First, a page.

Modern Slavery

Modern Slavery

ADAS conduct applied research and consultancy services to help clients to understand what parts of their supply chain are most vulnerable to instances of modern slavery; draft policy documents (such as their slavery and human trafficking statement); and introduce cost-effective programmes with their suppliers or other industry actors to prevent modern slavery.


Goal 8: Promote sustained, inclusive and sustainable economic growth, full and productive employment and decent work for all

8.7 Take immediate and effective measures to eradicate forced labour, end modern slavery and human trafficking and secure the prohibition and elimination of the worst forms of child labour, including recruitment and use of child soldiers, and by 2025 end child labour in all its forms.

According to the latest estimates by Alliance 8.7, some 16 million people around the world are victims of forced labour exploitation in the private sector (not including sexual exploitation). Slavery is not a thing of the past, and still occurs in every country in the world.

Modern slavery can take many forms, from forced labour where people are forced to work through violence or intimidation, for little or no payment, to early or forced marriage leading to sexual or domestic servitude.

The Modern Slavery Act 2015 puts businesses under increasing pressure to demonstrate that their business and supply chains are free from modern slavery (forced labour and/or child labour) and human trafficking. As part of this many businesses are required to produce a “slavery and human trafficking statement” for each financial year. This statement should detail what steps, if any, the organisation has taken to ensure its own business and supply chains are free from slavery and human trafficking.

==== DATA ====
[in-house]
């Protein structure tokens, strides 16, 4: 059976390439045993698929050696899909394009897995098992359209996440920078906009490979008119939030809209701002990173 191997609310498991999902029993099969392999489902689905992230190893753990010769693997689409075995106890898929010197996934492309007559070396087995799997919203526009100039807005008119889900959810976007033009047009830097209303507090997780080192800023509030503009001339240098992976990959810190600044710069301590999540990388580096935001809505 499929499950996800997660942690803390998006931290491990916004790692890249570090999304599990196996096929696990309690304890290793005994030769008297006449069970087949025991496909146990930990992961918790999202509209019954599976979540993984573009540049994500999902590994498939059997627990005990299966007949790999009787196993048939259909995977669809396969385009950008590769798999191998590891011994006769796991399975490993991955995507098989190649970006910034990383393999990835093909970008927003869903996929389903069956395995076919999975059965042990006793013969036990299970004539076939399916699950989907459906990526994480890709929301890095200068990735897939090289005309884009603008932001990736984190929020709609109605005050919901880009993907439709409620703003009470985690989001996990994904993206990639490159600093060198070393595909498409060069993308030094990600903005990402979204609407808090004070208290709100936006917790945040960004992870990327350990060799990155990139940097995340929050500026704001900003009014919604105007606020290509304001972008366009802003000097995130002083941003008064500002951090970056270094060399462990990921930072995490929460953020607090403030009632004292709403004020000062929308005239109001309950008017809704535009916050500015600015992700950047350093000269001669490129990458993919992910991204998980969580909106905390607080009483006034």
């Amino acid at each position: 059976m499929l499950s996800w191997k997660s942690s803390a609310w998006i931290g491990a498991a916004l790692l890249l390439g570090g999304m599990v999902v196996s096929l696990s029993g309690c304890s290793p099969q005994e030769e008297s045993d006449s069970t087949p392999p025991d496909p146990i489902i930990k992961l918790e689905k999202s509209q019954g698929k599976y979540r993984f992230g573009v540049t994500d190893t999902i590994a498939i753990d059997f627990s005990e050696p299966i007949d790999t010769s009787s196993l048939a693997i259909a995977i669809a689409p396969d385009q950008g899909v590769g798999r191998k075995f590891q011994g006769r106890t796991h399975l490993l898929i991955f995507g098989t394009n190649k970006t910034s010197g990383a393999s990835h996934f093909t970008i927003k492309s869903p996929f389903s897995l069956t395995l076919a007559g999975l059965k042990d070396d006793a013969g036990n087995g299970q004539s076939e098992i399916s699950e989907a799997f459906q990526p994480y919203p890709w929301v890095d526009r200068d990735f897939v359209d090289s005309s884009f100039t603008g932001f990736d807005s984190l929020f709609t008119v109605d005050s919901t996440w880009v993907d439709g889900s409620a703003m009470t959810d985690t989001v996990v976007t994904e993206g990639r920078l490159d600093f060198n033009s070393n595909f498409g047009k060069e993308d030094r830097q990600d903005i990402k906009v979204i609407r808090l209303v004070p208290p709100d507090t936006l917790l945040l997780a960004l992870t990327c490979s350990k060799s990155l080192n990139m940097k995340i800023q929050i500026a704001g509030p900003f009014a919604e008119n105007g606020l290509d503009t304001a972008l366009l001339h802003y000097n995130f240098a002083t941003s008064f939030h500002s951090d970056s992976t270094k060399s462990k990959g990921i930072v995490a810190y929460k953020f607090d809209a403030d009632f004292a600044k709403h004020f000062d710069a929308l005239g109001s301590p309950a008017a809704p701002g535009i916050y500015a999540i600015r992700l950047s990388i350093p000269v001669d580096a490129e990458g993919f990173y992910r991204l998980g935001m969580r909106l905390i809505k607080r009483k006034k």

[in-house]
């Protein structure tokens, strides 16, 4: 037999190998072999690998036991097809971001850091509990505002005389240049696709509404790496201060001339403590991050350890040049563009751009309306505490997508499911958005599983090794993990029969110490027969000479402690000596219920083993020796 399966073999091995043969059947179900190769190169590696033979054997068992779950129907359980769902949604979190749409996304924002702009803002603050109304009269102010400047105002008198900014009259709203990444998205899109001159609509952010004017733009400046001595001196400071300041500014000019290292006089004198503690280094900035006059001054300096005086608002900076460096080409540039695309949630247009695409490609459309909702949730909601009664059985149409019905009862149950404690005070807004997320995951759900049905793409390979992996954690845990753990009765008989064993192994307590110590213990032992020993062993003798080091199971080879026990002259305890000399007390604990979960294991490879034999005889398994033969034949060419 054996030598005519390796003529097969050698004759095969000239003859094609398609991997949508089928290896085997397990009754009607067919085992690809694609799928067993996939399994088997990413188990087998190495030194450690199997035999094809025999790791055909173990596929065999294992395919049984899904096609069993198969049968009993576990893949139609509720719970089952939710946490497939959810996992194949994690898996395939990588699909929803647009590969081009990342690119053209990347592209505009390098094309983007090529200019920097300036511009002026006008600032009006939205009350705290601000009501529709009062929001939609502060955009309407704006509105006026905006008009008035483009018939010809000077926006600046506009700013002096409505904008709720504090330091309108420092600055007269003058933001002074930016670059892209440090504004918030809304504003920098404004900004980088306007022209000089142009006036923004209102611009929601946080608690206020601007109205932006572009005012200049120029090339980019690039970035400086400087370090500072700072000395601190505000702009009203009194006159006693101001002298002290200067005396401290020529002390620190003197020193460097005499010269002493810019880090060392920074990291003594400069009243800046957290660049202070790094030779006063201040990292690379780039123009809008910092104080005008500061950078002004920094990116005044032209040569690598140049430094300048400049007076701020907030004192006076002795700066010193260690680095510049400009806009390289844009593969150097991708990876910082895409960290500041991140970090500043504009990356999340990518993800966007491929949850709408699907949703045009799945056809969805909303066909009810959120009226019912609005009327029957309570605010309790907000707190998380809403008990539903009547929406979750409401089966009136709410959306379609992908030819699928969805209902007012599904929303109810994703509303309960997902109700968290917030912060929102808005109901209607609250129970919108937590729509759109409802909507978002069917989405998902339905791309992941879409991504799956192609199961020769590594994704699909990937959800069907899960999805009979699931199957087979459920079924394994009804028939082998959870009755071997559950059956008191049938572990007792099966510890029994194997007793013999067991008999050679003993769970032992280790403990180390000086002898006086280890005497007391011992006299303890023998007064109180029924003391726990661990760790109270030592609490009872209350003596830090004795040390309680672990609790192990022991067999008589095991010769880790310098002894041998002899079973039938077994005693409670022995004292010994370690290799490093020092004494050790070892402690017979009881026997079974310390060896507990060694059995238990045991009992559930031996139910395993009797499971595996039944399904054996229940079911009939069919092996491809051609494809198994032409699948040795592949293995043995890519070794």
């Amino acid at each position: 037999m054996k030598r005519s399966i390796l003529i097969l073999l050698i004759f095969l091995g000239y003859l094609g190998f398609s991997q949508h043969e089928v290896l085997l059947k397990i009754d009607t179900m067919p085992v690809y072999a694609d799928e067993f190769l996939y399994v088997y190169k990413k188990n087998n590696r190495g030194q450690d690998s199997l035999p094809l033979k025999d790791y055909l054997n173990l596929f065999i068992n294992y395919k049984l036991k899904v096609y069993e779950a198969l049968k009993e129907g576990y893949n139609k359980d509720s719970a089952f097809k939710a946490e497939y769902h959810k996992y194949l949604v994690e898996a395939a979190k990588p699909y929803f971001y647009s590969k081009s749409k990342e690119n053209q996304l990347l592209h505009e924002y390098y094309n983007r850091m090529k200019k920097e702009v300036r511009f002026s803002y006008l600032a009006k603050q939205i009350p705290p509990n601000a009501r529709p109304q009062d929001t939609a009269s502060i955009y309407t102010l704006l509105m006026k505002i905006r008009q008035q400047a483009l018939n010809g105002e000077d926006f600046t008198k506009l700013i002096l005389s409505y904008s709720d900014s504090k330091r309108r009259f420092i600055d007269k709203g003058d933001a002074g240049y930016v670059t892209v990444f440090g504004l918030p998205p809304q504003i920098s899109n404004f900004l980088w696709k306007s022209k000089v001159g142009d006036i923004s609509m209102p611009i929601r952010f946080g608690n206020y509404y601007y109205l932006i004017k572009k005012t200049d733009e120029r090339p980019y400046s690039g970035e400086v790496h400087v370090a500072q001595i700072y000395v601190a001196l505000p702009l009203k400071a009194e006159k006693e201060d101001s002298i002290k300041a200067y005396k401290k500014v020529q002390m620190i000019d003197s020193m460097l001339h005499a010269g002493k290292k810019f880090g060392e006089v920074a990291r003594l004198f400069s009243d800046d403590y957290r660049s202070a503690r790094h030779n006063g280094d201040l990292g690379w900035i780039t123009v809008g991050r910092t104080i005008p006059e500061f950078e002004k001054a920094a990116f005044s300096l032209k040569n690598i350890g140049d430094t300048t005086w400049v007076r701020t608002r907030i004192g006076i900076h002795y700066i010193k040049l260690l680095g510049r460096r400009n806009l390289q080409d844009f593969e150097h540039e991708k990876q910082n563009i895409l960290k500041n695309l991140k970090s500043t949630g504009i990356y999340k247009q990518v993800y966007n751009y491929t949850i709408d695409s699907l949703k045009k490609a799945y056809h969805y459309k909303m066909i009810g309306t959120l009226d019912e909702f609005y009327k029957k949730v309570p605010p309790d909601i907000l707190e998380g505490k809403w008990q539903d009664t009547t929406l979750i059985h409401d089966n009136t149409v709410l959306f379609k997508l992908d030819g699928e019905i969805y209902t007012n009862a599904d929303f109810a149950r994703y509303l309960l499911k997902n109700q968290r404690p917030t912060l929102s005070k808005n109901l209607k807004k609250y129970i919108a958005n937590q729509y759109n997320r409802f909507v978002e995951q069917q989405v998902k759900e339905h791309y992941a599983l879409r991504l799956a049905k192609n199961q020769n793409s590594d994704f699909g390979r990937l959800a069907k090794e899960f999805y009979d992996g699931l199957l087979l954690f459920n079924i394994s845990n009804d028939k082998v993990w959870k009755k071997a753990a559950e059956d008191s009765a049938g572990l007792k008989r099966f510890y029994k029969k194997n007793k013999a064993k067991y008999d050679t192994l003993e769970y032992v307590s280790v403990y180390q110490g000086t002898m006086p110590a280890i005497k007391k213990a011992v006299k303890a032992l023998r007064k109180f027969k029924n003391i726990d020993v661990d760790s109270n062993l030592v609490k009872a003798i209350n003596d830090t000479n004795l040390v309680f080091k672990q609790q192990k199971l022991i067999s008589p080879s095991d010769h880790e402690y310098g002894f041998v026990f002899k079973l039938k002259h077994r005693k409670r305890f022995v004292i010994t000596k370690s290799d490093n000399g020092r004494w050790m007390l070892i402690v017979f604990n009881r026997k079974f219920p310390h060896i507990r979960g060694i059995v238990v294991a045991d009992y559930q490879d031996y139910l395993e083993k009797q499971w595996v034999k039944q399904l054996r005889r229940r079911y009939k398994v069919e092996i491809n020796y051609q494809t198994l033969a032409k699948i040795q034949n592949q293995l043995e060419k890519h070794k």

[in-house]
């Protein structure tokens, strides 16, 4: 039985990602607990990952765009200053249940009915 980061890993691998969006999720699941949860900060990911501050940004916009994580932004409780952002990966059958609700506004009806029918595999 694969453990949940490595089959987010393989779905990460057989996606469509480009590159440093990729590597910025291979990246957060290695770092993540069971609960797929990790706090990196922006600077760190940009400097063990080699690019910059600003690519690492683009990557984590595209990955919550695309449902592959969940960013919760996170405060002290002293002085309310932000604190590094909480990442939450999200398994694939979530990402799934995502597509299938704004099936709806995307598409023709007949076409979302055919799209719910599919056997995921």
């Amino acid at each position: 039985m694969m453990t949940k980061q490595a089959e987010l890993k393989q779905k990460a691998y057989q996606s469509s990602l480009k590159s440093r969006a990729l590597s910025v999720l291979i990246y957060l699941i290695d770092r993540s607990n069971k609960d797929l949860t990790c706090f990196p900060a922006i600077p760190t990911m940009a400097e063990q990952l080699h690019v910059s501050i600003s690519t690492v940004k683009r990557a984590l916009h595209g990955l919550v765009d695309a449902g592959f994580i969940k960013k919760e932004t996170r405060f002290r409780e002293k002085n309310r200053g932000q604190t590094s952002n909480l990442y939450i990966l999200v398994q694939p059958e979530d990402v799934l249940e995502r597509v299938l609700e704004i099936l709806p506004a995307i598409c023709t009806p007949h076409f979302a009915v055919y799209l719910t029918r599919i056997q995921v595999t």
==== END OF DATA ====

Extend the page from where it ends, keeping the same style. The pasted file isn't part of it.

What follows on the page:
The food and drink industry relies on complex global supply chains and large numbers of people to deliver its products, from all corners of the globe. This makes the industry particularly vulnerable to cases of modern slavery, and businesses may be unaware of malpractice related to the production of its goods and services.

Through implementing a clear policy, including codes of conduct or contractual provisions that are communicated down the supply chain, businesses can help to demonstrate that they have taken effective steps to ensure their supply chains are free from modern slavery and human trafficking. However, a clear policy alone may not always be enough and it is critical therefore that businesses understand where their supply chains are most vulnerable. For example, certain factors such as inadequate legislation in-country, labour arrangements and use of third party agencies can indicate parts of the supply chain at a higher risk.

ADAS can help businesses to understand their supply chains, identify the exact sources of raw materials, and assess what the labour arrangements are beyond their immediate suppliers. Once the business understands where it is most vulnerable, effective controls can be put in place to reduce the risk. Usually a combination of approaches, working in partnership with suppliers are most effective. This may include the use of auditing, voluntary standards and working with suppliers to increase their capacity to identify and tackle the problem.

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